A Word (or 500) on Ice Cream Makers

The basic technology of ice cream makers — be they high-end commercial machines or low-tech home models — is basically the same. A cold surface is created, usually with the help of some sort of refrigerant (or ice brine). An ice cream mix is exposed to that surface where it freezes, only to be scraped off to allow more unfrozen mix to contact the freezing area.

The hand-cranked churn was of course the go-to contraption for most homeowners when I was a kid. I can scarcely remember a 4th of July where I wasn’t conscripted to put at least a few licks in on the crank (and I didn’t even like ice cream). Those old machines are largely out of vogue these days, in part because they were a pain in the neck (and arm and shoulder), but also because these days they’re actually more expensive than the motor driven “frozen tub” variety. These types of machines cost under $50 and feature a removable bowl — plastic on the outside, metal on the inside, and in between a refrigerant that chills to about zero degrees Fahrenheit. They work pretty well provided your mix is very cold and the freezing process goes off without a hitch. Otherwise, you have to re-chill the tub before you can try again (pointless, since that takes another 12-24 hours, by which time you and your dinner guests are eating cake swimming in a pool of peppermint crème Anglaise). Some people solve this problem by simply buying an extra tub to keep on hand, just in case.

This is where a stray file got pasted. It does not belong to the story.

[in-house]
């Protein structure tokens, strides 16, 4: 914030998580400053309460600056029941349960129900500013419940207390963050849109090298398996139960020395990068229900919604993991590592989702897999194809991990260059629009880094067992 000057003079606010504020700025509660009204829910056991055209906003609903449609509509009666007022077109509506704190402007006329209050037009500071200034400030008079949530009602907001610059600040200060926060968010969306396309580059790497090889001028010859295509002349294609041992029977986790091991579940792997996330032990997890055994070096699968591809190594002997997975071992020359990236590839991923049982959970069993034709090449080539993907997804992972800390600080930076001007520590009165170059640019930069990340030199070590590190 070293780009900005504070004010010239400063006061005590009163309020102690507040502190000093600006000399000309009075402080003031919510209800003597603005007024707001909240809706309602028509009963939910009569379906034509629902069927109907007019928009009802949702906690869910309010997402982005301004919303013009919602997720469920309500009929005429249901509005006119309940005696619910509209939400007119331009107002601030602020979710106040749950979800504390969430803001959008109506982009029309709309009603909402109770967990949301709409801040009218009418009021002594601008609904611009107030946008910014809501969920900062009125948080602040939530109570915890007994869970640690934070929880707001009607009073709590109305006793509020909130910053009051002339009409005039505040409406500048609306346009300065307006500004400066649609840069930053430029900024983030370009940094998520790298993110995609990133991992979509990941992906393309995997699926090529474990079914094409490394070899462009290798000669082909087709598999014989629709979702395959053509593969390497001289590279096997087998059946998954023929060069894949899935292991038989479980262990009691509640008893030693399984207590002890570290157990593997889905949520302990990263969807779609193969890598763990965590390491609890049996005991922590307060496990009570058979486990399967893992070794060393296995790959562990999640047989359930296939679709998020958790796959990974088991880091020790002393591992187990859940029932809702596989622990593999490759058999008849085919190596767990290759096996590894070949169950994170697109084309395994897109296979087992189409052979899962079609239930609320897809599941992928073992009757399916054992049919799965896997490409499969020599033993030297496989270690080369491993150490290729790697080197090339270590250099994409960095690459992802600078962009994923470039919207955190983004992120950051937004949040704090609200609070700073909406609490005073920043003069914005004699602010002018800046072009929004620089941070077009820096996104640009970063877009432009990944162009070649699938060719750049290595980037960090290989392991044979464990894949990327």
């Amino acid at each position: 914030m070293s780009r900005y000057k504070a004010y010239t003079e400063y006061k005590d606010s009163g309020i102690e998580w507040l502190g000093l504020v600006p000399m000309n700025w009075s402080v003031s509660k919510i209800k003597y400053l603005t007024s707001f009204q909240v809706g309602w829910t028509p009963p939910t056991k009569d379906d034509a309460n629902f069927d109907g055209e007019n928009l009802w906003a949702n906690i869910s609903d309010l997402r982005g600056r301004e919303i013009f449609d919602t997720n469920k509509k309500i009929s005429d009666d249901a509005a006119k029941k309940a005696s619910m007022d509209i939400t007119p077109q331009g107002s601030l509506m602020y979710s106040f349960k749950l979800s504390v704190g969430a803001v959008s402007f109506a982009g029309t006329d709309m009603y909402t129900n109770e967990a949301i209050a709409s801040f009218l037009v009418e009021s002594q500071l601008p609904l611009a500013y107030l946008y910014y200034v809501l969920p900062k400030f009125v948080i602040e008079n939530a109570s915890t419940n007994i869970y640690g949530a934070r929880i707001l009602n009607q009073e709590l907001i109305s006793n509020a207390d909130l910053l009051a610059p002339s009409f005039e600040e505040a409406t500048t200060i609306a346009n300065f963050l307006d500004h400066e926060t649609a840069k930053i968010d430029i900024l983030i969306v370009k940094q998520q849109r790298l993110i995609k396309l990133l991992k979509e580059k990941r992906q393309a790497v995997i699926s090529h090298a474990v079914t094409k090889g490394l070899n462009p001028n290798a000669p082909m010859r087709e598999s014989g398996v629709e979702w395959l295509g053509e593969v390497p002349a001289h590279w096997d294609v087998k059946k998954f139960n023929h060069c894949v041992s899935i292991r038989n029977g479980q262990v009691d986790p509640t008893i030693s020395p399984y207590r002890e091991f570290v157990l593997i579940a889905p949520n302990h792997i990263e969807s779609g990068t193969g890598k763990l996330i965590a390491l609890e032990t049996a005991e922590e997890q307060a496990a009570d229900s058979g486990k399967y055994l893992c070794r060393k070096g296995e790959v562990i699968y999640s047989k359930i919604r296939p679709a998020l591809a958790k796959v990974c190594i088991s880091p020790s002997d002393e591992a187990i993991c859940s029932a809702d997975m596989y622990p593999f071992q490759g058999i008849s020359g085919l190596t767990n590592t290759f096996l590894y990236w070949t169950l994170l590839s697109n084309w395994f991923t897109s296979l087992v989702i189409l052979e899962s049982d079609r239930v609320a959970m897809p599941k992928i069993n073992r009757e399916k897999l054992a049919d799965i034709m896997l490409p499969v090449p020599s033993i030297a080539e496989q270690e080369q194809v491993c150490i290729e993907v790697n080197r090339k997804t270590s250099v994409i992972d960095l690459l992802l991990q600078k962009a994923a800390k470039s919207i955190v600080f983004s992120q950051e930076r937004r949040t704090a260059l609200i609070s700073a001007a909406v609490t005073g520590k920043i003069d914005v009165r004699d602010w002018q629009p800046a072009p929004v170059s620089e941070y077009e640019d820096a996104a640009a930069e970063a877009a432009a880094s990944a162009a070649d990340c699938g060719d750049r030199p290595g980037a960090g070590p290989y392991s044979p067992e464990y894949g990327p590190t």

I was one of those folks, at least until I got tired of having to worry about my freezer tubs de-frosting and bought one of the expensive variety with the built-in compressor. They have come down in price quite a bit the last fews years, but will still set you back a cool $250 at the very least. The advantage to these beasts (and they are beasts, weighting in around 30 pounds or more) is that they’ll run all afternoon without any part of them having to be stuffed back in the freezer. Which is handy since you’d be surprised how often a frozen dessert mix doesn’t freeze in the allotted time frame.

Which brings me to an important point: size. It’s still possible to spend close to $1,000 on a compressor-drive ice cream maker, though you really shouldn’t. Why? Because the extra price is usually related to capacity. Instead of a 1 or 1 1/2 quart bowl, these machines sport a 3- or even 4-quart bowl depending on the maker. Bigger bowl size means a bigger compressor is needed to chill the bowl down. The problem however is that despite the bigger compressors the higher-capacity machines usually take longer to freeze a batch of mix than do the smaller ones. And as I mentioned, if smooth, creamy ice cream is what you’re after, speed is everything. Better to go with the smaller, cheaper models — and even then only freeze half batches at a time. It takes longer, but the end product is well worth the wait.

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